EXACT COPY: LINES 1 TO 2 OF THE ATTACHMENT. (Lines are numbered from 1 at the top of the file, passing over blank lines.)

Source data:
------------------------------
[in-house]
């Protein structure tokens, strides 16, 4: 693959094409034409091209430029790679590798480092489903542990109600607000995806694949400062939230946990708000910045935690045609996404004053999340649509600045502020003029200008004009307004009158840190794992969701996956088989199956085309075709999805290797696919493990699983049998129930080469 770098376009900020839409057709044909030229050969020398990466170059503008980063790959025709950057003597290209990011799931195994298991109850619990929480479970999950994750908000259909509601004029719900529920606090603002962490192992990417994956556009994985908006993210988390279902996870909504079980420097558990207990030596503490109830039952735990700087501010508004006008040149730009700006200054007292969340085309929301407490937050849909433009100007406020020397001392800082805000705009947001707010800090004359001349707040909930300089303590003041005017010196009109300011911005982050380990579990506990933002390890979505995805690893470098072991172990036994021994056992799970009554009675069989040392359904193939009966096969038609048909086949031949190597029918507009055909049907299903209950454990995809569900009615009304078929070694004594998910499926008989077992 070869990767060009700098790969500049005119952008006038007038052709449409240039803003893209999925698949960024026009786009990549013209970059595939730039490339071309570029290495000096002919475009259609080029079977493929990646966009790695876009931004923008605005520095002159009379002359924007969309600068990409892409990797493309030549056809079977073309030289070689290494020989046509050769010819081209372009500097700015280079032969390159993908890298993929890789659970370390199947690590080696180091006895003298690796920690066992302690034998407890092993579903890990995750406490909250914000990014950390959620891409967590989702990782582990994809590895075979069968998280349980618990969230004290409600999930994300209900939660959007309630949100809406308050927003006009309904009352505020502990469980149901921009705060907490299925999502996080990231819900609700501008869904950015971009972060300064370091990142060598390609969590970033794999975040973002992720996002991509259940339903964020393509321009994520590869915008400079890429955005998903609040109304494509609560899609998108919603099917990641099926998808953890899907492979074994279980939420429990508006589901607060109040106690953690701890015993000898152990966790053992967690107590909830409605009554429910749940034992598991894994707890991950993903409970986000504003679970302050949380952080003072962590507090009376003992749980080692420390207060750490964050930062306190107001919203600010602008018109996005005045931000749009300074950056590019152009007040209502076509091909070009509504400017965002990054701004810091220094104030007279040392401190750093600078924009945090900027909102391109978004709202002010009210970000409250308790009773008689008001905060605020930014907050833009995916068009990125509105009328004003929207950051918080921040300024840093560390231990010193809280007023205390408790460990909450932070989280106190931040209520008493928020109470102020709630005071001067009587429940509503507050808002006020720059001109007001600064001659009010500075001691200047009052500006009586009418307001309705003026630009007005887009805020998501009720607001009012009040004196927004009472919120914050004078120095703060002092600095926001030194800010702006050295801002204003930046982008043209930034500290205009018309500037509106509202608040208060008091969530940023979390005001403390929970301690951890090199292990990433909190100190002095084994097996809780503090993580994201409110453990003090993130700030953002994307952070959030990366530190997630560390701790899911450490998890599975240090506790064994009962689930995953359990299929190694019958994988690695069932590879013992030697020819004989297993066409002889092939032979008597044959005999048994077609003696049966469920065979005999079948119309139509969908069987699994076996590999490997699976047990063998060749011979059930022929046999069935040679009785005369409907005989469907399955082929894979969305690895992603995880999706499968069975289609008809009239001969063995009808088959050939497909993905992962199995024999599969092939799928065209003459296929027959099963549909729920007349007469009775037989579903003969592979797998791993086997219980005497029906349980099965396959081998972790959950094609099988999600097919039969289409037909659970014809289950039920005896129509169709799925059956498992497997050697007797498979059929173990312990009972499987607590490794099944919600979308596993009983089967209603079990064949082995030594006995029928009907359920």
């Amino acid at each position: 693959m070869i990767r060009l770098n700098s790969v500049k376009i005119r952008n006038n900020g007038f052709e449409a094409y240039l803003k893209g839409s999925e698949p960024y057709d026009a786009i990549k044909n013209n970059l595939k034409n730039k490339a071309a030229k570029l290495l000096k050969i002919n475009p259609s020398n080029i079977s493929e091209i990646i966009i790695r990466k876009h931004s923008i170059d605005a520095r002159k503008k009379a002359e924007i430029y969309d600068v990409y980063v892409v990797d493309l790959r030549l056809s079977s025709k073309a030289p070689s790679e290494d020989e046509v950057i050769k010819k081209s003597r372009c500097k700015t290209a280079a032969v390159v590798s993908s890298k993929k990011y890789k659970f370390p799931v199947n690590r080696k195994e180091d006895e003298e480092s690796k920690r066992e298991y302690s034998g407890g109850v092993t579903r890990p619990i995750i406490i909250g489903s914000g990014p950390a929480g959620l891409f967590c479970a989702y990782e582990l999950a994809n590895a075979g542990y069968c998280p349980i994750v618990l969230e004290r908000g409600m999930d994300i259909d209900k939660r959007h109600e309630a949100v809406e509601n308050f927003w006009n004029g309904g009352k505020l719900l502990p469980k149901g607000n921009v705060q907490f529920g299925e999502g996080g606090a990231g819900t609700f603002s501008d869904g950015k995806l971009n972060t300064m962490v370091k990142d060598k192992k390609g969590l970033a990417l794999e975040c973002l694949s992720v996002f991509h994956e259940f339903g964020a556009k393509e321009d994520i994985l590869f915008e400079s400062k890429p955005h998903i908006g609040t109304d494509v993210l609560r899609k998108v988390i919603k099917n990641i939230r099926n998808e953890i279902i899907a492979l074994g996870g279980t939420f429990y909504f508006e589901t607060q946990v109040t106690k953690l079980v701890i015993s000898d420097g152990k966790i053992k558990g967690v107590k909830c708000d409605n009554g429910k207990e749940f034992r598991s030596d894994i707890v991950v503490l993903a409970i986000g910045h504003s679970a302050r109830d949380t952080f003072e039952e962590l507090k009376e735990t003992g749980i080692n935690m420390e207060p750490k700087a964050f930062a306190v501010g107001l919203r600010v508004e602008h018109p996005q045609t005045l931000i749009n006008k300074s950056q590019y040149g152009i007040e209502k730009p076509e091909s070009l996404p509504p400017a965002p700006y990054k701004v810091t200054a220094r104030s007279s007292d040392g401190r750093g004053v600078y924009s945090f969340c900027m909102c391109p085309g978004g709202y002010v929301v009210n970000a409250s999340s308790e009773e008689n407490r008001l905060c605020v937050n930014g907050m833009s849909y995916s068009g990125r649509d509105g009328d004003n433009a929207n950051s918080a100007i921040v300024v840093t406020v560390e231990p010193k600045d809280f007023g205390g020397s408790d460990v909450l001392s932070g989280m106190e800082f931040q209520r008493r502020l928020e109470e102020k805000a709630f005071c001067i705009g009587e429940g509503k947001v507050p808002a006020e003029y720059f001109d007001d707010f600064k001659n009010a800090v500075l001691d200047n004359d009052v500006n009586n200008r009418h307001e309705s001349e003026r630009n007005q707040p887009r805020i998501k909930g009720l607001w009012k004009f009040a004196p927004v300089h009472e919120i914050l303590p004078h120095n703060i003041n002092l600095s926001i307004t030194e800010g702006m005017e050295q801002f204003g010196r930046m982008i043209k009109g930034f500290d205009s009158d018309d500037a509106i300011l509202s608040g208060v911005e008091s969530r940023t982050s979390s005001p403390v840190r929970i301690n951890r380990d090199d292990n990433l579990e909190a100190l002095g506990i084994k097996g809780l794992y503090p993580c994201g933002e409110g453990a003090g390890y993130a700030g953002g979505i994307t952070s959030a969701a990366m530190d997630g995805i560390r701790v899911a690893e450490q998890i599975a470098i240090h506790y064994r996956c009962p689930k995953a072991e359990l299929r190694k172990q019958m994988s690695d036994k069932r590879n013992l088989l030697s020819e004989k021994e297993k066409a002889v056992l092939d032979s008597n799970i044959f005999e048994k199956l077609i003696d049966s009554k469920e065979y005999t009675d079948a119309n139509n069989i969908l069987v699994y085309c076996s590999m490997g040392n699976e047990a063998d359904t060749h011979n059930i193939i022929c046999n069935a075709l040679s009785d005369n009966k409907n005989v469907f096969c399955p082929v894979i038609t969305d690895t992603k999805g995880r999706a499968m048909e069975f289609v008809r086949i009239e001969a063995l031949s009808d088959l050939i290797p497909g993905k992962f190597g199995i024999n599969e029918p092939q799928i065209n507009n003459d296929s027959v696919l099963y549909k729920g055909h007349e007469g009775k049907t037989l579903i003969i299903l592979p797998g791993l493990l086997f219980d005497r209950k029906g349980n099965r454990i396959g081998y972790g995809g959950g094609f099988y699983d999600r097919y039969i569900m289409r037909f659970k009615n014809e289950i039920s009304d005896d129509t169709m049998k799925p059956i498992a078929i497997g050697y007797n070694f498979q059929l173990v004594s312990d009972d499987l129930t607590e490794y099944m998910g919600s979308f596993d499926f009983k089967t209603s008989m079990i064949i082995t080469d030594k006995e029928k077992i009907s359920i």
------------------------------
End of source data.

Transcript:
[in-house]
């Protein structure tokens, strides 16, 4: 693959094409034409091209430029790679590798480092489903542990109600607000995806694949400062939230946990708000910045935690045609996404004053999340649509600045502020003029200008004009307004009158840190794992969701996956088989199956085309075709999805290797696919493990699983049998129930080469 770098376009900020839409057709044909030229050969020398990466170059503008980063790959025709950057003597290209990011799931195994298991109850619990929480479970999950994750908000259909509601004029719900529920606090603002962490192992990417994956556009994985908006993210988390279902996870909504079980420097558990207990030596503490109830039952735990700087501010508004006008040149730009700006200054007292969340085309929301407490937050849909433009100007406020020397001392800082805000705009947001707010800090004359001349707040909930300089303590003041005017010196009109300011911005982050380990579990506990933002390890979505995805690893470098072991172990036994021994056992799970009554009675069989040392359904193939009966096969038609048909086949031949190597029918507009055909049907299903209950454990995809569900009615009304078929070694004594998910499926008989077992 070869990767060009700098790969500049005119952008006038007038052709449409240039803003893209999925698949960024026009786009990549013209970059595939730039490339071309570029290495000096002919475009259609080029079977493929990646966009790695876009931004923008605005520095002159009379002359924007969309600068990409892409990797493309030549056809079977073309030289070689290494020989046509050769010819081209372009500097700015280079032969390159993908890298993929890789659970370390199947690590080696180091006895003298690796920690066992302690034998407890092993579903890990995750406490909250914000990014950390959620891409967590989702990782582990994809590895075979069968998280349980618990969230004290409600999930994300209900939660959007309630949100809406308050927003006009309904009352505020502990469980149901921009705060907490299925999502996080990231819900609700501008869904950015971009972060300064370091990142060598390609969590970033794999975040973002992720996002991509259940339903964020393509321009994520590869915008400079890429955005998903609040109304494509609560899609998108919603099917990641099926998808953890899907492979074994279980939420429990508006589901607060109040106690953690701890015993000898152990966790053992967690107590909830409605009554429910749940034992598991894994707890991950993903409970986000504003679970302050949380952080003072962590507090009376003992749980080692420390207060750490964050930062306190107001919203600010602008018109996005005045931000749009300074950056590019152009007040209502076509091909070009509504400017965002990054701004810091220094104030007279040392401190750093600078924009945090900027909102391109978004709202002010009210970000409250308790009773008689008001905060605020930014907050833009995916068009990125509105009328004003929207950051918080921040300024840093560390231990010193809280007023205390408790460990909450932070989280106190931040209520008493928020109470102020709630005071001067009587429940509503507050808002006020720059001109007001600064001659009010500075001691200047009052500006009586009418307001309705003026630009007005887009805020998501009720607001009012009040004196927004009472919120914050004078120095703060002092600095926001030194800010702006050295801002204003930046982008043209930034500290205009018309500037509106509202608040208060008091969530940023979390005001403390929970301690951890090199292990990433909190100190002095084994097996809780503090993580994201409110453990003090993130700030953002994307952070959030990366530190997630560390701790899911450490998890599975240090506790064994009962689930995953359990299929190694019958994988690695069932590879013992030697020819004989297993066409002889092939032979008597044959005999048994077609003696049966469920065979005999079948119309139509969908069987699994076996590999490997699976047990063998060749011979059930022929046999069935040679009785005369409907005989469907399955082929894979969305690895992603995880999706499968069975289609008809009239001969063995009808088959050939497909993905992962199995024999599969092939799928065209003459296929027959099963549909729920007349007469009775037989579903003969592979797998791993086997219980005497029906349980099965396959081998972790959950094609099988999600097919039969289409037909659970014809289950039920005896129509169709799925059956498992497997050697007797498979059929173990312990009972499987607590490794099944919600979308596993009983089967209603079990064949082995030594006995029928009907359920």